The European Council meeting in December next will include, for the first time in five years, a thematic discussion on defence issues. The European Council will discuss three clusters of issues. These are (a) increasing the effectiveness, visibility and impact of CSDP; (b) enhancing the development of defence capabilities; and, (c) strengthening Europe’s defence industry.The process is divided into two phases an informal and then a formal phase. The informal phase, which will continue until September, consists of a number of meetings such as Ministerial meetings, and others with Policy Directors, European Defence Agency (EDA) Steering Boards and the Political Security Committee. These meetings will allow the European External Action Service (EEAS) to explore with Member States which topics and priorities should be addressed as part of the European Council debate. The second phase, which will be more formal, will commence in September when a number of reports due will be available. The High Representative Report will be drafted by September 2013 (based on EEAS' and EDA's inputs), and the Commission’s Global Strategy for strengthening Europe's defence industry (in the form of a Communication) is expected to issue shortly. On this basis, recommendations will issue with a view to debate and conclusions next December.
In relation to discussions within my Department, as part of Ireland’s Presidency of the European Council, I hosted a seminar in Dublin Castle on 17th May, 2013, to discuss these issues. The seminar formed an integral part of the preparatory process of developing the agenda for the European Council discussion, with presentations from the European External Action Service, the European Defence Agency, the European Commission, Member States, academia and industry.
In my own address, I underlined the importance of this Council meeting and the need for clarity and consensus at EU level to ensure that the EU can effectively respond to emerging international crises. I pointed out that achieving the EU’s ambition in Common Security and Defence Policy requires a greater willingness amongst Member States to coordinate their efforts, rather than continuing to act individually. There is also a need to ensure that the Union has the requisite resources and military capabilities, able and willing to effectively respond to emerging international crises that could ultimately have an adverse effect on the EU and on the security of our States and our citizens. Having capabilities is one thing, but as I said at the seminar, the political will to deploy them is a key and missing component, which Heads of State and Government will need to address in December. I also pointed to the important role which the Defence Industry plays in support of jobs, growth, leading edge technology and innovation and, with a particular focus on our own national capacity, the contribution which SMEs can make in this regard.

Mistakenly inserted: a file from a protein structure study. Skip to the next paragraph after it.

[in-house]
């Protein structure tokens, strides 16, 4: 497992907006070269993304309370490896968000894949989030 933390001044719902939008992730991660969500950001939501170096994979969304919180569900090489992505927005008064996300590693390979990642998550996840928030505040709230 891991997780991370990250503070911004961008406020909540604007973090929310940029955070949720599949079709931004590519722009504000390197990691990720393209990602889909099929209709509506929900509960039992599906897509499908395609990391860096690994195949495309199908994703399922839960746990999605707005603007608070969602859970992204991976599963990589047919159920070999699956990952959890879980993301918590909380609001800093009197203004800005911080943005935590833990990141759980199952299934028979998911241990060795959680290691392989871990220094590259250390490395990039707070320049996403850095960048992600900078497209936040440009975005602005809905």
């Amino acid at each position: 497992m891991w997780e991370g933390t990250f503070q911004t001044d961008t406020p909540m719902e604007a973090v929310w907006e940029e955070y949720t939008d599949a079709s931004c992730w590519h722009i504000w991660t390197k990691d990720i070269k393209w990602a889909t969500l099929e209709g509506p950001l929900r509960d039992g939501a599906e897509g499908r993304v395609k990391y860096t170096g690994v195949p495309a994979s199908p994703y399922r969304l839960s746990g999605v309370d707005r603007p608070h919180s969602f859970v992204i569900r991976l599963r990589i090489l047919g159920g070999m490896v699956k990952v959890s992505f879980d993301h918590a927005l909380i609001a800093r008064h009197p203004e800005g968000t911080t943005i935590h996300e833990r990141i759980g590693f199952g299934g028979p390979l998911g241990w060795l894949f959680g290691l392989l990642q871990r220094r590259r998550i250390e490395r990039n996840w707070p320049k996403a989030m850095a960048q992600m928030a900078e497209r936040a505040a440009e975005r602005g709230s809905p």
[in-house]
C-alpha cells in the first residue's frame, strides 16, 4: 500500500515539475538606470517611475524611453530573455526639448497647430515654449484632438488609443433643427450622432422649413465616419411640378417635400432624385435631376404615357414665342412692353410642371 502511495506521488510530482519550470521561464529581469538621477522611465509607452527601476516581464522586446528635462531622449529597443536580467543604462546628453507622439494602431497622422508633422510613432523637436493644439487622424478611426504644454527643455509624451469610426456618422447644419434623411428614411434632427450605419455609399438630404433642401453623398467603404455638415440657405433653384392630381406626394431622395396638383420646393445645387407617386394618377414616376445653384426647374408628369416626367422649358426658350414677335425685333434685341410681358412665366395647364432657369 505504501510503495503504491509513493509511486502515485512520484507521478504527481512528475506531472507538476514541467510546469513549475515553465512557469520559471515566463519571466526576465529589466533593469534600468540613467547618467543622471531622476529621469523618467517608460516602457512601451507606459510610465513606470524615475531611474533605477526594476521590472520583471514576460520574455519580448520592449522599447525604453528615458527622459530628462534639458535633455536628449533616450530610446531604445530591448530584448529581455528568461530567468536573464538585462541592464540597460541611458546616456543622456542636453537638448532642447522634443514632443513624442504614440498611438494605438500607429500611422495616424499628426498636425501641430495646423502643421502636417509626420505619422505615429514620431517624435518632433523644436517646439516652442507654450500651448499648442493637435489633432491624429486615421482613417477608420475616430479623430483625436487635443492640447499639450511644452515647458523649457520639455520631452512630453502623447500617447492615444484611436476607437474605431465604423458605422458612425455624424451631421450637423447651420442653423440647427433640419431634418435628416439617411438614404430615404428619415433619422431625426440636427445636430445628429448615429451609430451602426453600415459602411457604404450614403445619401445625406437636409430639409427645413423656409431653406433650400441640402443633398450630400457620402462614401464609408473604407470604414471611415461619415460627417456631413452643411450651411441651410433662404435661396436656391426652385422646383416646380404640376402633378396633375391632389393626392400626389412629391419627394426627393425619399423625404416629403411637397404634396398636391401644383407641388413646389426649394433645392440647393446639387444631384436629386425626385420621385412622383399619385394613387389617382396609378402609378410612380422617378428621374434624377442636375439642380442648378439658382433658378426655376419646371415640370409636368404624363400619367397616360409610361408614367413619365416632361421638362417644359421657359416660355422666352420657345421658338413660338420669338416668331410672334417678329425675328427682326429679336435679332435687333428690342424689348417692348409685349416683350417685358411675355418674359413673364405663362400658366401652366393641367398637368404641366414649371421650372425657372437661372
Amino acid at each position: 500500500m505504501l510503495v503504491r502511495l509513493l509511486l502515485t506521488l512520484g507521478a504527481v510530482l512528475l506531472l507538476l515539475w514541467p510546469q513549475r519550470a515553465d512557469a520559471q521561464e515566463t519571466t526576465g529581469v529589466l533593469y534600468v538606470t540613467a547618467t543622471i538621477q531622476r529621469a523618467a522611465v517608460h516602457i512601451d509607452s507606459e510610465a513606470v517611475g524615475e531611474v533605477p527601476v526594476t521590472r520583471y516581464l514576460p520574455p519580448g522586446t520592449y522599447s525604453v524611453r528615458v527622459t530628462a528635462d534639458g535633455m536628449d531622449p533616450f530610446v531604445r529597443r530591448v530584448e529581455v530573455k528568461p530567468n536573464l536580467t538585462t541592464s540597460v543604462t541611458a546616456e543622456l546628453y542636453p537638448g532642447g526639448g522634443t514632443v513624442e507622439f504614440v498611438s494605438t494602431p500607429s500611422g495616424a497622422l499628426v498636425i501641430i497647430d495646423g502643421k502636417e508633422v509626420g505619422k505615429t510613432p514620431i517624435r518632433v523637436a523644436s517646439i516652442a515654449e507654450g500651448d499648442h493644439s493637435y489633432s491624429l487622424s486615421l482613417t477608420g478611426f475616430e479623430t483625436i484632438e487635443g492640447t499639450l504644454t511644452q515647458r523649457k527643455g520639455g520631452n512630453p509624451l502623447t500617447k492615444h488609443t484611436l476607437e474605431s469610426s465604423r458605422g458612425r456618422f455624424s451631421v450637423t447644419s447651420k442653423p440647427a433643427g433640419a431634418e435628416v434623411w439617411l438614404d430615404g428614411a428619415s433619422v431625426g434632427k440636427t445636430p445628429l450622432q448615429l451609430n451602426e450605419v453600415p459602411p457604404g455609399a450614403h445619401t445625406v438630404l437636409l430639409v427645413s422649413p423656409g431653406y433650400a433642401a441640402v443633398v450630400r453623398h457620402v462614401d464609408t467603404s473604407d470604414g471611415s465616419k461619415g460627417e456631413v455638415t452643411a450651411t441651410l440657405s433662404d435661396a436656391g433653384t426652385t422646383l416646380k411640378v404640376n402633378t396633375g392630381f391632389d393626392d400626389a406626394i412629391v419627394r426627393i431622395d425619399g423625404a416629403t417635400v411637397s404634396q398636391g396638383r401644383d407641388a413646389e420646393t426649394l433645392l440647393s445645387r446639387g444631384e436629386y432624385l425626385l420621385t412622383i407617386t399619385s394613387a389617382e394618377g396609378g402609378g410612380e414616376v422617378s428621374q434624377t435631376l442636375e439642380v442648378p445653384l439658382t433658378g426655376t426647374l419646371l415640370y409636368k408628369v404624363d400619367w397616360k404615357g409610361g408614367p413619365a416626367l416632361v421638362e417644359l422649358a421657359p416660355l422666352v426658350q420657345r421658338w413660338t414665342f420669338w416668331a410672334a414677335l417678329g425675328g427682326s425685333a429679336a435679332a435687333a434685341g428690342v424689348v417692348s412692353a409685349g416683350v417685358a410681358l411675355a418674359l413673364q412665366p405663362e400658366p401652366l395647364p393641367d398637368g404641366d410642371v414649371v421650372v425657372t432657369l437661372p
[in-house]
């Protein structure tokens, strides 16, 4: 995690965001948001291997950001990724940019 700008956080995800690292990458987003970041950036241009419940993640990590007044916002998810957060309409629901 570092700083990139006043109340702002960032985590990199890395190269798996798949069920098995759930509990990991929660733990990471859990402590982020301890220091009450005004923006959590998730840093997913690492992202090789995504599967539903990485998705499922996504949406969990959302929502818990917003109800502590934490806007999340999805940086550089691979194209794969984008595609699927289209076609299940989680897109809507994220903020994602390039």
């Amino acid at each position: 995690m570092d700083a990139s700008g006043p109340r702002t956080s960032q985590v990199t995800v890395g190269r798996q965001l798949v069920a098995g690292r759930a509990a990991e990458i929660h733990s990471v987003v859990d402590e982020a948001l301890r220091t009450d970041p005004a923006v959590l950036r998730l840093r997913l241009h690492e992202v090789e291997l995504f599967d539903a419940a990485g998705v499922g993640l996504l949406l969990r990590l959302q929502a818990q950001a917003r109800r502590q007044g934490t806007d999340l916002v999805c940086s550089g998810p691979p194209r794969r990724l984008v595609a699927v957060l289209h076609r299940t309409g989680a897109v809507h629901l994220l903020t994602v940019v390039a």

During this preparatory stage it is difficult to foresee what public debate on collective security and defence may occur as no concrete proposals have yet been finalised.
The European Defence Agency, in consultation with participating Member States and the EU Military Committee, bring forward projects under the Pooling and Sharing initiative. Ireland is keen to continue to explore all aspects of this evolving initiative and will continue work to develop specific opportunities for Pooling and Sharing, where appropriate. However, the decision to participate in any specific Pooling and Sharing project is a sovereign decision to be taken by individual Member States.